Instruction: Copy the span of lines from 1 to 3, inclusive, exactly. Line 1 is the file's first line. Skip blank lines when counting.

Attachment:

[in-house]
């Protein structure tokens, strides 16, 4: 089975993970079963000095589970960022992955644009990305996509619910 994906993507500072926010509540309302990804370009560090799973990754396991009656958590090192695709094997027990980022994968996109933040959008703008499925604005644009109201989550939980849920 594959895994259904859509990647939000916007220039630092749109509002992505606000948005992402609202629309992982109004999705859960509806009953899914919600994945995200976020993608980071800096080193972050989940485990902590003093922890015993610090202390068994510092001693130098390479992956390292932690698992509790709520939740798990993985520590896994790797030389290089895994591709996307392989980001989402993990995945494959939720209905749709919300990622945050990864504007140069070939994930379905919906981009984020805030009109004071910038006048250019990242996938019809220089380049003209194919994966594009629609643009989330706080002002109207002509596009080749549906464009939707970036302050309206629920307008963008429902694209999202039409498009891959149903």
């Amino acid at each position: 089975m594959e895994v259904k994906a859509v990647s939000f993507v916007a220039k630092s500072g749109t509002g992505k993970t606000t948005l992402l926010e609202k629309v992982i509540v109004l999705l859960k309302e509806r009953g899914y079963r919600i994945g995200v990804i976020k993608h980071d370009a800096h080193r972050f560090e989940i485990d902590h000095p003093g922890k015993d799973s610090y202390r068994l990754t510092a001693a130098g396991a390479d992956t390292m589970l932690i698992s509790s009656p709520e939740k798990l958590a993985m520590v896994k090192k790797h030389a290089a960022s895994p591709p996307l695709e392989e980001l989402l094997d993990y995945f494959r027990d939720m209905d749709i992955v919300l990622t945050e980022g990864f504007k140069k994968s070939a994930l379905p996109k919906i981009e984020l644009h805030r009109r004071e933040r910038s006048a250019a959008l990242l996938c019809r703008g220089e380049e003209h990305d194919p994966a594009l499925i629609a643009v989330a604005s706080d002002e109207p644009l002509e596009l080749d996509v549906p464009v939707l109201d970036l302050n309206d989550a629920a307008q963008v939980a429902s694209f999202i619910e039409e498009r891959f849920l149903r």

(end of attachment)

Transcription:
[in-house]
């Protein structure tokens, strides 16, 4: 089975993970079963000095589970960022992955644009990305996509619910 994906993507500072926010509540309302990804370009560090799973990754396991009656958590090192695709094997027990980022994968996109933040959008703008499925604005644009109201989550939980849920 594959895994259904859509990647939000916007220039630092749109509002992505606000948005992402609202629309992982109004999705859960509806009953899914919600994945995200976020993608980071800096080193972050989940485990902590003093922890015993610090202390068994510092001693130098390479992956390292932690698992509790709520939740798990993985520590896994790797030389290089895994591709996307392989980001989402993990995945494959939720209905749709919300990622945050990864504007140069070939994930379905919906981009984020805030009109004071910038006048250019990242996938019809220089380049003209194919994966594009629609643009989330706080002002109207002509596009080749549906464009939707970036302050309206629920307008963008429902694209999202039409498009891959149903």
């Amino acid at each position: 089975m594959e895994v259904k994906a859509v990647s939000f993507v916007a220039k630092s500072g749109t509002g992505k993970t606000t948005l992402l926010e609202k629309v992982i509540v109004l999705l859960k309302e509806r009953g899914y079963r919600i994945g995200v990804i976020k993608h980071d370009a800096h080193r972050f560090e989940i485990d902590h000095p003093g922890k015993d799973s610090y202390r068994l990754t510092a001693a130098g396991a390479d992956t390292m589970l932690i698992s509790s009656p709520e939740k798990l958590a993985m520590v896994k090192k790797h030389a290089a960022s895994p591709p996307l695709e392989e980001l989402l094997d993990y995945f494959r027990d939720m209905d749709i992955v919300l990622t945050e980022g990864f504007k140069k994968s070939a994930l379905p996109k919906i981009e984020l644009h805030r009109r004071e933040r910038s006048a250019a959008l990242l996938c019809r703008g220089e380049e003209h990305d194919p994966a594009l499925i629609a643009v989330a604005s706080d002002e109207p644009l002509e596009l080749d996509v549906p464009v939707l109201d970036l302050n309206d989550a629920a307008q963008v939980a429902s694209f999202i619910e039409e498009r891959f849920l149903r």